As of June 17, 2011, the Texas Equine Activity Limitation of Liability Act was amended to include most common farm and livestock animals. The new Act will now be called the “Texas Farm Animal Limitation of Liability Act.”

In short, the immunities related to damages arising from horse activities found in Chapter 87 of the Texas Civil Practice & Remedies Code [formerly referred to as the “Texas Equine Activity Limitation of Liability Act”] now apply to all “farm animals”. A “farm animal” includes: an equine animal, a bovine animal, a sheep or goat, a pig or hog, a ratite [which, in case you have never heard of a “ratite”, includes an ostrich, rhea or emu], and a chicken or other fowl. 

The 82nd Texas Legislature [regular session] adopted amendments to the former Texas Equine Limitation of Liability Act through Senate Bill 479, the text of which can be found here. While most statutory amendments and new laws from the 2011 legislative session will not be effective until September 1, 2011, the amendments to the Act became effective “immediately” upon the requisite 2/3 vote in the Texas House on June 17, 2011.

The amended statute only applies to causes of action that accrue on or after June 17, 2011. 

Notable amendments to the Act include:

  • “Farm Animal Activities” now include rodeos, “events” in general, and “handling, loading, or unloading” a farm animal;
  • Providers of veterinarian and farrier services are now included in the definition of “Farm Animal Professional” ; and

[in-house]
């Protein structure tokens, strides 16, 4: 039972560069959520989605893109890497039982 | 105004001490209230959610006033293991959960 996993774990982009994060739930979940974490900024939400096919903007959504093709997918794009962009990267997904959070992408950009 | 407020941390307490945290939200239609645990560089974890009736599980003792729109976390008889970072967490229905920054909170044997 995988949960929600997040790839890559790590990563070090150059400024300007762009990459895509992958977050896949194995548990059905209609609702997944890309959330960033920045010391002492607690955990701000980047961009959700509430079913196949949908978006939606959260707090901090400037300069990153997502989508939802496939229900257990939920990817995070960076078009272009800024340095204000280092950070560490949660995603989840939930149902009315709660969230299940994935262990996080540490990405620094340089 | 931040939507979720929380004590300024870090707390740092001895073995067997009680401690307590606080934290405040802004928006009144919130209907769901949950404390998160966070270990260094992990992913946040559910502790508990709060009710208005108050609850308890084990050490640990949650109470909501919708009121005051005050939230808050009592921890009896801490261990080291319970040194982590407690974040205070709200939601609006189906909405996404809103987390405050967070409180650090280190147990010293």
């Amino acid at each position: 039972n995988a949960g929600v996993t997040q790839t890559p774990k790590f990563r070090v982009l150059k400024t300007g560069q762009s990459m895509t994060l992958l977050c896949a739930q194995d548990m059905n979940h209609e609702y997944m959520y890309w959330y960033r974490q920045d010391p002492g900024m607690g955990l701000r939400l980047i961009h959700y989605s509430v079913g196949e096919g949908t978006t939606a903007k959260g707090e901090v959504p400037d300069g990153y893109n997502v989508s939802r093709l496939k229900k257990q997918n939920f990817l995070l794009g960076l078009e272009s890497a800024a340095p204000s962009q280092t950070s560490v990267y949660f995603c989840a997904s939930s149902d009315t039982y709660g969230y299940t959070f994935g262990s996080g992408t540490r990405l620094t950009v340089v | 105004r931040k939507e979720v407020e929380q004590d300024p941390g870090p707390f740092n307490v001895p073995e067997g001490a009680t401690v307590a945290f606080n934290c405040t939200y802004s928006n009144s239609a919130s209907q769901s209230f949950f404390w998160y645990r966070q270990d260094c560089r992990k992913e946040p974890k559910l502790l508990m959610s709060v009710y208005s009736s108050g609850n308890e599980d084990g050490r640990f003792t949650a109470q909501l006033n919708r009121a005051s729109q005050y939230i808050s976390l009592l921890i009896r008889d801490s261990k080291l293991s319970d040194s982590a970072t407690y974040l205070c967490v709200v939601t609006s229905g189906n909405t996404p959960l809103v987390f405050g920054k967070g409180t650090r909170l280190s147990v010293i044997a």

• The Chapter 87 warning sign language that is now required to be posted by “Farm Animal Professionals” is as follows:

WARNING: UNDER TEXAS LAW (CHAPTER 87, CIVIL PRACTICE & REMEDIES CODE) A FARM ANIMAL PROFESSIONAL IS NOT LIABLE FOR AN INJURY TO OR THE DEATH OF A PARTICIPANT IN FARM ANIMAL ACTIVITIES RESULTING FROM THE INHERENT RISKS OF FARM ANIMAL ACTIVITIES.

“Farm Animal Professionals” should post new warning signs containing the updated version of the Act’s warning language. See the link above to the newly-adopted language for the warning sign language and provide same to whomever you have make new signs for your property. It will probably be a while before signs containing the updated warning language will be mass-produced and sold at places like Tractor Supply Co., feed stores, et cetera.

Related Post: Victory for Texas Horse Industry in Texas Supreme Court

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  • Thanks for the heads up! I just wrote a post on EALAs, and since California doesn’t have one, it is interesting to me to see how individual states craft the statutory language, and then interpret in case law. Texas may be ahead of the pack in helping protect Farm Animal Professionals from liability.

  • Dickson Varner

    Where does one purchase these new warning signs?
    Thanks

  • Dr.Varner,
    I don’t know of any manufacturer who is mass-producing the new signs and offering them for sale to the public at this point. When the new statute appears in the Civil Practice & Remedies Code next year, I’m sure this will change.

    I am actually thinking about starting a side-business where I make some signs myself and offer them for sale on the Internet! 🙂 Any sign manufacturer can make the signs for you. Here’s the language that needs to go in them:

    WARNING
    UNDER TEXAS LAW (CHAPTER 87, CIVIL PRACTICE AND REMEDIES CODE), A FARM ANIMAL PROFESSIONAL IS NOT LIABLE FOR AN INJURY TO OR THE DEATH OF A PARTICIPANT IN FARM ANIMAL ACTIVITIES RESULTING FROM THE INHERENT RISKS OF FARM ANIMAL ACTIVITIES.

    –Alison